Carleton’s annual room draw is a scramble to make plans and can be especially confusing for first-year students. Much of this article will explain the process itself. However, it will also examine perspectives from various Carls who were polled on their experiences with Carleton Residential Life as well as interviews with students who wish to remain anonymous. The latter section includes guidance in terms of what numbers are needed for certain housing arrangements historically. This is meant to supplement the extisting information provided by the college. As room draw approaches, some perspective and general information will be able to alleviate some of the stress inherent in the draw system. On top of dissecting the system itself, it seems a good time to reflect on the effectiveness and legitimacy of the process as room selection for next year draws closer.
To further preface this article, it is key to acknowledge that most students live in residences operated by the college for all four years. There is a Northfield option that allows students to lease housing in town, but the number of students allowed to use this option is severely limited. Most polled upperclassmen wished this was a more viable option, and have said it’s extremely difficult to do.
In other words, Carleton students must remain on Carleton room and board for their time here. Each student is assigned a number within their class. Numbers for rising seniors begin with 1, rising juniors with 2, and rising sophomores with 3. Numbers are completely random every year. It’s not true that having a good number one year implies a worse number for the following year. This is the frustration of some Carls who have had multiple bad numbers in a row. The system can also disadvantage those who choose to take a term off, assigning draw numbers from classes technically beneath them. One rising junior said, “I was assigned a freshman number for next year’s room draw (after taking a term off).”
There are various types of housing: suites, apartments, classic residential housing and townhouses. About half of the houses require some sort of meal plan and the other half don’t require one. The criteria for the specific minimum meal plan per house are unclear. Residence halls and apartments both require meal plans.
When the cost is broken down, the meal plan meals cost around $14 a meal.
Living off-campus and cooking does theoretically seem like it would be a cheaper option. Multiple Carls claimed that the system is a way for the college to obtain extra funds. One person called it “stupid” and “rigged to keep kids on campus and take their money.” Another Carl questioned the fairness of the system: “It seems completely unfair to me that Carleton restricts off-campus housing and keeps students on campus when their tuition is already extremely high without room and board.”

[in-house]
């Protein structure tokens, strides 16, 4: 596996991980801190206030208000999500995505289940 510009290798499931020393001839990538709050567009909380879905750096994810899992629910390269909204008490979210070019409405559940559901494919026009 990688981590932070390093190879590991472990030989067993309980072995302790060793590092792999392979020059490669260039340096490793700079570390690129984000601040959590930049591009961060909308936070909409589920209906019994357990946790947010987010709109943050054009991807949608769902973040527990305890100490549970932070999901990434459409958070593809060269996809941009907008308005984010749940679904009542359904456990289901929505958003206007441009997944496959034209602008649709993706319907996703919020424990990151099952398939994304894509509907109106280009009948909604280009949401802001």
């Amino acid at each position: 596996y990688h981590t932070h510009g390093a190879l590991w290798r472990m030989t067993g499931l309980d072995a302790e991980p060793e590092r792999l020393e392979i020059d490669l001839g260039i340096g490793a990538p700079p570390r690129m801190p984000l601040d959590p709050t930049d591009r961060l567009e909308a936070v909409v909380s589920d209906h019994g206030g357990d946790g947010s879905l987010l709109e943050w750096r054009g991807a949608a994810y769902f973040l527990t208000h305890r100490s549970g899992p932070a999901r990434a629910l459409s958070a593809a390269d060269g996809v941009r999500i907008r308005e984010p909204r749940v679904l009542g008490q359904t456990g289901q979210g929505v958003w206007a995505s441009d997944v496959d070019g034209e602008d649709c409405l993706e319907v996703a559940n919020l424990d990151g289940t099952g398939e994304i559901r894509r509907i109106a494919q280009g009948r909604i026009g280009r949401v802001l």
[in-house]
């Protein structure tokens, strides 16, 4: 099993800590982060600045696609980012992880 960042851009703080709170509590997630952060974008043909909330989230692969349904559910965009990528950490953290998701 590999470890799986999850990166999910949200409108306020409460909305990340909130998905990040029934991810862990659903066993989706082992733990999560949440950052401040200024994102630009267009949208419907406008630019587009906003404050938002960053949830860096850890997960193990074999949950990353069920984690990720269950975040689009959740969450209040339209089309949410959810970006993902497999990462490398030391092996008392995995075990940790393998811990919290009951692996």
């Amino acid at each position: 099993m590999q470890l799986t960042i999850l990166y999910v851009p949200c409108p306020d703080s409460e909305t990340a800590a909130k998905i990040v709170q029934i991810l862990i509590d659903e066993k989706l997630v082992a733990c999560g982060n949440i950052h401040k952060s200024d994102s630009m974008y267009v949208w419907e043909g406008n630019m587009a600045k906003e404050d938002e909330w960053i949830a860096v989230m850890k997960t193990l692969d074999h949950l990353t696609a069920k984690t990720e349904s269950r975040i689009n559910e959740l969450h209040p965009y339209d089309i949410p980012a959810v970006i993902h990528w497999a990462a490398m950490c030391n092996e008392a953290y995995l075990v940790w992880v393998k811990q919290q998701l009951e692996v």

One of the main benefits of being an upperclassman in the housing system at Carleton is access to apartments and larger units. However, multiple Carls think there is not enough of a selection of group housing which makes it difficult to find housing for a group of friends. Other complaints come from upperclassmen who want to live in groups but without roommates. One Carl said he thinks that if the college is going to be so strict in limiting off-campus housing, they need to provide more attractive living options, such as more townhouse-like options or something different altogether.
One particular person pointed these issues out specifically: “Seniors and juniors want houses and don’t want roommates—there need to be more townhouse-like options if Carleton is going to continue to artificially limit off-campus housing. On top of the few attractive living options, the system is set up in a way where there is a lot of uncertainty and animosity around roommates and friendships.” Multiple people mentioned that it’s far too difficult to find arrangements where you won’t have a roommate.
One senior brought up the education students lose from not being able to live off-campus. The college is actively preventing students from learning how to pay rent and work with a landlord, a valuable post-grad skill.
Overall, most people seem to feel the system itself is fair but stressful. No one suggested a system aside from the current lottery, but many expressed discontent with the types of housing made available by the college.
Below is a list from the college about the minimum number needed, historically, to obtain the specified residential option. It also includes numbers collected in the process of collecting viewpoints for this article. These are numbers from last year. This does not mean that these are the highest or lowest lotteries numbers needed to obtain the specified housing, but they did fall within the range to get that housing option last year. These sampled numbers are marked with an asterisk and parentheses.
Townhouses – 1038 (48*)
James – 1075
Sevy – 1075 (1160*)
Davis – 1116
Evans – (1300*, 2011*, 3094*)
Complex single – 1436
Davis double – 2028
Complex triple – 2141
Burton – (2175*, 2150*)
Non complex single – 2433
Non complex triple – 3080
Non complex quad – 3120